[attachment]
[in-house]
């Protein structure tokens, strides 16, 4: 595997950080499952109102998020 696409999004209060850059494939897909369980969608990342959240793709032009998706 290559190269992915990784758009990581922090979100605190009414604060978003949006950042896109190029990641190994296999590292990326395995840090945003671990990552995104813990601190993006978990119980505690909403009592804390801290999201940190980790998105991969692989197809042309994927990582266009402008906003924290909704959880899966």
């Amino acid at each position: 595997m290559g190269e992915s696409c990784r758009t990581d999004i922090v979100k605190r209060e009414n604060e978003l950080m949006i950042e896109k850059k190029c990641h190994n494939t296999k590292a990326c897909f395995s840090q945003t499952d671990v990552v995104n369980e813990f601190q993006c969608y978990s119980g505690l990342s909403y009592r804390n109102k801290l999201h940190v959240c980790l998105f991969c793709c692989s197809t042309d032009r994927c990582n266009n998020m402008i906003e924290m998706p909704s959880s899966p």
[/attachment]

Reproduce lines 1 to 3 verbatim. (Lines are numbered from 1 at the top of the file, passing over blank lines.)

[in-house]
């Protein structure tokens, strides 16, 4: 595997950080499952109102998020 696409999004209060850059494939897909369980969608990342959240793709032009998706 290559190269992915990784758009990581922090979100605190009414604060978003949006950042896109190029990641190994296999590292990326395995840090945003671990990552995104813990601190993006978990119980505690909403009592804390801290999201940190980790998105991969692989197809042309994927990582266009402008906003924290909704959880899966």
């Amino acid at each position: 595997m290559g190269e992915s696409c990784r758009t990581d999004i922090v979100k605190r209060e009414n604060e978003l950080m949006i950042e896109k850059k190029c990641h190994n494939t296999k590292a990326c897909f395995s840090q945003t499952d671990v990552v995104n369980e813990f601190q993006c969608y978990s119980g505690l990342s909403y009592r804390n109102k801290l999201h940190v959240c980790l998105f991969c793709c692989s197809t042309d032009r994927c990582n266009n998020m402008i906003e924290m998706p909704s959880s899966p």